I saw a movie a couple nights ago called Living Without Money. The old woman in the film felt such intense urgency about not participating in this destructive system that she has tried to drop out and hasn't used money for the last 14 years. This reminded me of a meeting of community members in West Texas where a nuclear waste dump was going to be built nearby over the largest aquifer in the country. They said "Let's never use their energy again, let's burn our energy bills and build wind power plants." Today they are making that happen.
When will you feel the urgency to take drastic action? Do your kids have to get cancer? Do all the fish have to be gone first? As the Cree Indian prophecy says, "Only when the last tree has died and the last river been poisoned and the last fish been caught will we realize we cannot eat money." Derek Jensen advocates blowing up dams and destroying other property that is implicated in irreversible environmental destruction. Maybe this isn't the best way to deal with things although I appreciate his sense of urgency. Franklin Lopez who produced a film about him said one thing we can do is rebuild our local economy and local government. It's the only scale where we can have significant impact given the corruption, lack of transparency, and accountability at higher levels of government and in big corporations. And if we withdraw our energy from the corporations and Feds we might just have a chance at winning this battle.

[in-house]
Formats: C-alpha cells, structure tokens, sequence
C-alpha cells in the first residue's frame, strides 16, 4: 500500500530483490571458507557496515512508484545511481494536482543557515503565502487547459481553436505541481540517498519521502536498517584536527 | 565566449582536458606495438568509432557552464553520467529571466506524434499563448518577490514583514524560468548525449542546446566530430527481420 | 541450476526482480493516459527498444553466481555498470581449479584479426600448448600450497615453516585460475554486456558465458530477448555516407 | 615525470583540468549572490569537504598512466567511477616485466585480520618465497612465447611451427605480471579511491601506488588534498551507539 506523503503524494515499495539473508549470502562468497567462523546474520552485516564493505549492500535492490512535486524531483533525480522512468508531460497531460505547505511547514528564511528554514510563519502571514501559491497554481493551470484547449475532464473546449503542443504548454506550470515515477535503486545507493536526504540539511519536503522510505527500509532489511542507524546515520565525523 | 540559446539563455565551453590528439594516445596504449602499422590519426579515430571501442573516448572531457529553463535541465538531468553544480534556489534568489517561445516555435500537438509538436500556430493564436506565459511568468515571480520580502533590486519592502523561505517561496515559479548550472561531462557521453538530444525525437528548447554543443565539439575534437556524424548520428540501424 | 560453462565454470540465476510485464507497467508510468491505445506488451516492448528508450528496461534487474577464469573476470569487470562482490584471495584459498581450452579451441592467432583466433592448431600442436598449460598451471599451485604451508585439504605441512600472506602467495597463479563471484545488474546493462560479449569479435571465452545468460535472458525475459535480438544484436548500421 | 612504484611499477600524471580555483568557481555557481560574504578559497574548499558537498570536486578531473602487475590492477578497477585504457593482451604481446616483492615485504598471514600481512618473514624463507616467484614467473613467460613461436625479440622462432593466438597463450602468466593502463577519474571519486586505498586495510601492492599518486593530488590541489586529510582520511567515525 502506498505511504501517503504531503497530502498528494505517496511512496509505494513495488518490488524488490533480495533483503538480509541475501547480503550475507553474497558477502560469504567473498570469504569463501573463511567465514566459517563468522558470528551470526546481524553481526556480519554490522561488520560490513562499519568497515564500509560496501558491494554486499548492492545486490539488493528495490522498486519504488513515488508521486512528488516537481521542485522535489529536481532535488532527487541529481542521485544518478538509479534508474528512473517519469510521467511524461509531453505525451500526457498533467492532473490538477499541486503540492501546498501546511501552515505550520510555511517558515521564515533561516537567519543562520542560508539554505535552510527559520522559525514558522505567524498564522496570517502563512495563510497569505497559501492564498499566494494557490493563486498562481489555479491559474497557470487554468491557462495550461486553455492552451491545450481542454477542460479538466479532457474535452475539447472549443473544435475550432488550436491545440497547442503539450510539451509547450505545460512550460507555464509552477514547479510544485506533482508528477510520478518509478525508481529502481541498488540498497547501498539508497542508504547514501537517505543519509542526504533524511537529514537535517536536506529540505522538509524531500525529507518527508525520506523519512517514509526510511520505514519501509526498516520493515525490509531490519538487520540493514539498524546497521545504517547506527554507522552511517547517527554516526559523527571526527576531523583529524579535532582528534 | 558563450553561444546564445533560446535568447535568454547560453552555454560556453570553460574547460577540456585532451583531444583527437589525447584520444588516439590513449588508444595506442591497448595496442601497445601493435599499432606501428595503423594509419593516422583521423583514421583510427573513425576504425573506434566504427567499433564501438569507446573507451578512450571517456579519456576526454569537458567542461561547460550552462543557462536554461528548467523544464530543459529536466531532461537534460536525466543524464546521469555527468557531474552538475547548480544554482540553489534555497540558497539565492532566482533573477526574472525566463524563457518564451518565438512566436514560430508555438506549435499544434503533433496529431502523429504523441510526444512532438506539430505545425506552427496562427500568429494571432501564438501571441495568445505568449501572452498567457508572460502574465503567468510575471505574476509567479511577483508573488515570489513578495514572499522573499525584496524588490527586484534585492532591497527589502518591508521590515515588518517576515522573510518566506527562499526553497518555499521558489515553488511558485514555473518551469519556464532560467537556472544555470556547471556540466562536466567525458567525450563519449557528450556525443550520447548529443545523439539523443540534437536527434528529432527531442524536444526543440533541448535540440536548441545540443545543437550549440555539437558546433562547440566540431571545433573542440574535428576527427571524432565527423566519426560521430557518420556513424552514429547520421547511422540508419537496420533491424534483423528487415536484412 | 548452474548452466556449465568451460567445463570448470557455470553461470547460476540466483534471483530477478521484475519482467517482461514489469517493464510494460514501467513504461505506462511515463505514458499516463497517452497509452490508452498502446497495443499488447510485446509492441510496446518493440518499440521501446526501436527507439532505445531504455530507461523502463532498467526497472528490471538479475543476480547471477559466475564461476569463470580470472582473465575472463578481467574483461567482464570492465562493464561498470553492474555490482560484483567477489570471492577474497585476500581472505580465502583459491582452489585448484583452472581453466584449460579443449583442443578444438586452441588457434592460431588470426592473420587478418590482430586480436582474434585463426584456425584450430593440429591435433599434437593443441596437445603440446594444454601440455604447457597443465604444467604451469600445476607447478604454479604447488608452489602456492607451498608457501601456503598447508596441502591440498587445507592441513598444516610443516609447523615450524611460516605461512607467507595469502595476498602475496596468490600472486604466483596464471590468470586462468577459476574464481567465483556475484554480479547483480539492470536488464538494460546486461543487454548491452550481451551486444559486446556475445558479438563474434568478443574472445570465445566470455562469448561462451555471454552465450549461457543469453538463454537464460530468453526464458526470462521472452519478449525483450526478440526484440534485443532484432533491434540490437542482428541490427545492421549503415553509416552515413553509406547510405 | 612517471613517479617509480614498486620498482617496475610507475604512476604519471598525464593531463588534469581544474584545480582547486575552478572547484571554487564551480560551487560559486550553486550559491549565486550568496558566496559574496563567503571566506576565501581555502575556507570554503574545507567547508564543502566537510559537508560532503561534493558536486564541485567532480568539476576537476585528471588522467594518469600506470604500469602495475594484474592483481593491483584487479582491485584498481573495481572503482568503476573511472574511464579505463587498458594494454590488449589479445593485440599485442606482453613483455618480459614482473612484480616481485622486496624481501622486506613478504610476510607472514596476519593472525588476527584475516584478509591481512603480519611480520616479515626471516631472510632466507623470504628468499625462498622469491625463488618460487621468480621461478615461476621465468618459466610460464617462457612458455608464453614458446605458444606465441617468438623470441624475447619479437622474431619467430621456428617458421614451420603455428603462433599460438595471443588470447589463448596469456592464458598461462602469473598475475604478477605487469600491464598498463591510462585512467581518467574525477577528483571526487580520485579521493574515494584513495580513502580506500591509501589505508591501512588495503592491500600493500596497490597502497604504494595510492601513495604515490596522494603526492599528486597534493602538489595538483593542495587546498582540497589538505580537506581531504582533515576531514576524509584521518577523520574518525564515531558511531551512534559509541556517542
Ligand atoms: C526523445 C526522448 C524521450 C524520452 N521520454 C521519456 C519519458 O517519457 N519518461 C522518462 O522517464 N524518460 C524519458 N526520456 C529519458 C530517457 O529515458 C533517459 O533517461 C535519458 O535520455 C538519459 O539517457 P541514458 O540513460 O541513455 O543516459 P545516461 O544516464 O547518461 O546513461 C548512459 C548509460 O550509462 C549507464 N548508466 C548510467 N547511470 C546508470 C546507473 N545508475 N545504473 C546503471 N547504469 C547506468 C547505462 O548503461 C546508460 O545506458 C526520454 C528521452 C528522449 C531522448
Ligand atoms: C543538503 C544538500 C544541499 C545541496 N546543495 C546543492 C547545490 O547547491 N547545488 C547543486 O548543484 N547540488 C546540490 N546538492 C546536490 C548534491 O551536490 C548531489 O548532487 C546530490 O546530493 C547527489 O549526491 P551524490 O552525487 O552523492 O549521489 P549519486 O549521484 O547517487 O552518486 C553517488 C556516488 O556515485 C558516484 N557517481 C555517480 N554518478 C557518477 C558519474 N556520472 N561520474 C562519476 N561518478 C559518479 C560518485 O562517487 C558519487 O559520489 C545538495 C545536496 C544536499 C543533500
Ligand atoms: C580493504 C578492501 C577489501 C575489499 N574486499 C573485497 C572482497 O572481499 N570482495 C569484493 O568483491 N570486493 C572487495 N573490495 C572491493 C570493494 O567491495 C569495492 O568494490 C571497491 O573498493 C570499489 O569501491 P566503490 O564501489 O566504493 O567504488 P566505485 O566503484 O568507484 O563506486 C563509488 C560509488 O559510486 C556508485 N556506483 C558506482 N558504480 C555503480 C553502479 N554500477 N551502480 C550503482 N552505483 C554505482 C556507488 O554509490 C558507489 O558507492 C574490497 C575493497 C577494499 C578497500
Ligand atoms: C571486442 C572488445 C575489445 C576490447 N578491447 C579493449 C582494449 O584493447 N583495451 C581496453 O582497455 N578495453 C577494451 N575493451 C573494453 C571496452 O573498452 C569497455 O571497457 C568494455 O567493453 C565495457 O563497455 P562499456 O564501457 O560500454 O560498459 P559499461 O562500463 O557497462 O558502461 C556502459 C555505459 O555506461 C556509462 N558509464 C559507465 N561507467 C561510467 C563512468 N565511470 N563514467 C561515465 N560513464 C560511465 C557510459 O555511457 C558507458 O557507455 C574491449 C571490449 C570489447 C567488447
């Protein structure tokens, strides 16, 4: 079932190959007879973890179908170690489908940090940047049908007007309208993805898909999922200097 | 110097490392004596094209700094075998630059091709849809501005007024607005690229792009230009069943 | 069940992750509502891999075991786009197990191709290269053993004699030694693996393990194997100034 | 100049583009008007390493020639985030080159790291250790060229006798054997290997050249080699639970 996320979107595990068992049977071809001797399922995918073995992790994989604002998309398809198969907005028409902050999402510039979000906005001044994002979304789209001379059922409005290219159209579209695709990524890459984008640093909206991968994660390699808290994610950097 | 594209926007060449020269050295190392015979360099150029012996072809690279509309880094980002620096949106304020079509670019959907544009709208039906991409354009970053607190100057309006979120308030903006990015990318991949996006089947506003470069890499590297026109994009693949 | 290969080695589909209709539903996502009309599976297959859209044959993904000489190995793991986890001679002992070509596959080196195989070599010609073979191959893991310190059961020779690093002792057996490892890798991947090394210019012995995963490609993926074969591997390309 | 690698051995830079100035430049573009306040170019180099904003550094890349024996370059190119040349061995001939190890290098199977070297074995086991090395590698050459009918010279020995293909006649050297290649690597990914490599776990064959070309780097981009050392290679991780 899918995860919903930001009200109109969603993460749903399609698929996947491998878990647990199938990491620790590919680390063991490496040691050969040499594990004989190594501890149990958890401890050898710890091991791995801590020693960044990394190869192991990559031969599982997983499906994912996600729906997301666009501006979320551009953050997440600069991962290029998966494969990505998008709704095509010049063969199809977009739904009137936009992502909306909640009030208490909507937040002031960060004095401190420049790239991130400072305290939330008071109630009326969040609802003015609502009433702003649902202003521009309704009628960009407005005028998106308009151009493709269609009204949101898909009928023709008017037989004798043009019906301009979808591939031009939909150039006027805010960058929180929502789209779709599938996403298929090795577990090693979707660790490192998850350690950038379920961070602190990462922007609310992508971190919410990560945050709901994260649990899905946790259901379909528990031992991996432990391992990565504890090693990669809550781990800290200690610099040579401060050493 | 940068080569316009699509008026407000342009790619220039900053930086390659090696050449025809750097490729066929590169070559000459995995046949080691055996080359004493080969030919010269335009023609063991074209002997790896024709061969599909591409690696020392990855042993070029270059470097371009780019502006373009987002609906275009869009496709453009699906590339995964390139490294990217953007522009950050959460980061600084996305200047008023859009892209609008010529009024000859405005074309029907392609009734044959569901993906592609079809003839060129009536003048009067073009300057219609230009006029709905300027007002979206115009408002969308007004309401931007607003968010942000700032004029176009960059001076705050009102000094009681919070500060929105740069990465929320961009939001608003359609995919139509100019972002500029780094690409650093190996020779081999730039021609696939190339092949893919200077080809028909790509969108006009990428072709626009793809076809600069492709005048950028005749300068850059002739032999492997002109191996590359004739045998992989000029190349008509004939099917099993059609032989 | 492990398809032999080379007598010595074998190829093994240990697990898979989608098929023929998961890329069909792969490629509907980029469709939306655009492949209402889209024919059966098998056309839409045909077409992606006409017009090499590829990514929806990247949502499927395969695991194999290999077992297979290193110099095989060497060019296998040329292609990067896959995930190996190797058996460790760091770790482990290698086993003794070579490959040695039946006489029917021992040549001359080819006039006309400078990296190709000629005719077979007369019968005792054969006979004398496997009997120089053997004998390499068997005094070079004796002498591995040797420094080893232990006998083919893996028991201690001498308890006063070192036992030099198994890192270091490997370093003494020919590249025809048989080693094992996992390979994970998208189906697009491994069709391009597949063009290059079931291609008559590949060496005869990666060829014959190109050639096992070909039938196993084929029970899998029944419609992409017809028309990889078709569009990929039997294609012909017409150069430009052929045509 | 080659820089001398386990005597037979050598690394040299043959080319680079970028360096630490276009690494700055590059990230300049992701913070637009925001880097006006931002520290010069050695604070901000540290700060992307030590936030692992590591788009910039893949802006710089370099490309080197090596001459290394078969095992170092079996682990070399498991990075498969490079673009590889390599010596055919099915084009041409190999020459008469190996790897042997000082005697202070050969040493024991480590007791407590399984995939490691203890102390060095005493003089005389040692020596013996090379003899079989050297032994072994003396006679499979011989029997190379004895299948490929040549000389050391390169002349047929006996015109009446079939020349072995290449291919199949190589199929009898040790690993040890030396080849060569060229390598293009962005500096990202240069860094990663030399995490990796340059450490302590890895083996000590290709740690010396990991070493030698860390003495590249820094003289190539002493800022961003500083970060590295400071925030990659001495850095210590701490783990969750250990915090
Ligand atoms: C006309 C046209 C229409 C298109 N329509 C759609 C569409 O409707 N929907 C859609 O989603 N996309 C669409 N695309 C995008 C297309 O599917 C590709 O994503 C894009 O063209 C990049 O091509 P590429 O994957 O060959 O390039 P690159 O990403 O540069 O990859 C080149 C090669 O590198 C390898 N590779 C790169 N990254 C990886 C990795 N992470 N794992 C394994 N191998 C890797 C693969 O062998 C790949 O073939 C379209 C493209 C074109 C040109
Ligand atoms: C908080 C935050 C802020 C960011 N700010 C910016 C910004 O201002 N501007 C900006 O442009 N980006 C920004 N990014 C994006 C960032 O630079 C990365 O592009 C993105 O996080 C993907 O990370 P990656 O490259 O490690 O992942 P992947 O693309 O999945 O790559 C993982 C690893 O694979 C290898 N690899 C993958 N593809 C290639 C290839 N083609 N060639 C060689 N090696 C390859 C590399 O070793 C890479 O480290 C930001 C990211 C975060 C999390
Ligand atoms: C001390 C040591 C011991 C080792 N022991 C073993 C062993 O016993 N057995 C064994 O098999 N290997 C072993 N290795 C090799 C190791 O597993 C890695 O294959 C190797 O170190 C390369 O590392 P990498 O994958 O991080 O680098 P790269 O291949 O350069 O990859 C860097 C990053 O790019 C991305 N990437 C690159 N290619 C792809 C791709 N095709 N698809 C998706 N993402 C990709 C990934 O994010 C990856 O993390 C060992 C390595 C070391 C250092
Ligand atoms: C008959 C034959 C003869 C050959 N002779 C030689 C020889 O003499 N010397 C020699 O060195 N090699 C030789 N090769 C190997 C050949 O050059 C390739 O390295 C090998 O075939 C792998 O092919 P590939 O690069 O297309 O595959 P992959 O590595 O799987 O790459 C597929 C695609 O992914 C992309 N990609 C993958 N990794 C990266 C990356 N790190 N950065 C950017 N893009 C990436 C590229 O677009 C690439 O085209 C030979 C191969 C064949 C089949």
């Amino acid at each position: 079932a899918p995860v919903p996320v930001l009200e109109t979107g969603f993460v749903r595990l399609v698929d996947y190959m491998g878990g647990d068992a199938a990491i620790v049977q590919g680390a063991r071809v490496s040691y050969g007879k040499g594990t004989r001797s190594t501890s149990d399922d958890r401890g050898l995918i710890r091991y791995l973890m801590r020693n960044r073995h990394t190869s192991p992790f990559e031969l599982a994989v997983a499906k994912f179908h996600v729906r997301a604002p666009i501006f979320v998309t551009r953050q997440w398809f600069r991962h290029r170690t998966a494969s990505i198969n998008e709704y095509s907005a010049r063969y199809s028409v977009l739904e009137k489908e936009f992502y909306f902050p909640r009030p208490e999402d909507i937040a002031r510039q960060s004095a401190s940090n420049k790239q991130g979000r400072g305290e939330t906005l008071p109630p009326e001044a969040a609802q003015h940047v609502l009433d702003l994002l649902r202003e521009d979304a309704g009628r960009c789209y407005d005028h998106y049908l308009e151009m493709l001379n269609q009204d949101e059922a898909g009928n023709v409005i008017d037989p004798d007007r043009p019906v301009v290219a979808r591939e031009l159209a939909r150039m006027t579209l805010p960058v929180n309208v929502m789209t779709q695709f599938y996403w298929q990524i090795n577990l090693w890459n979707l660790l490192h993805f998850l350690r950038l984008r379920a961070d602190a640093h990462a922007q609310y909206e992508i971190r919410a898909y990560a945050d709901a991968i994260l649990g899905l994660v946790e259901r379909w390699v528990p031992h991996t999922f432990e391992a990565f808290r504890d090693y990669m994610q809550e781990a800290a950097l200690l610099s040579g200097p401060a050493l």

What can you do today? Will you just go back to work tomorrow, come home and watch the news until it depresses you enough to turn it off?
Drop out of the dominant economic system as much as possible and tune in to help us build new healthier local economies. Invest locally and directly your time, energy, resources and money into making the transition to a sane economy. An economy that cares for the foundation of our existence- the Earth. One that cares for everyone - we are all interconnected. One where you move towards your true happiness and those around you. Join a transition town group and begin nonrenewable energy descent in your area. Start a timebank or local currency. Grow more food locally. Use human powered energy. Join Slow Money and your local credit union.
Each day of your life you make a choice to go along and watch the disasters unfold on the news or to stop now, stand up, and build the world we all wish we lived in.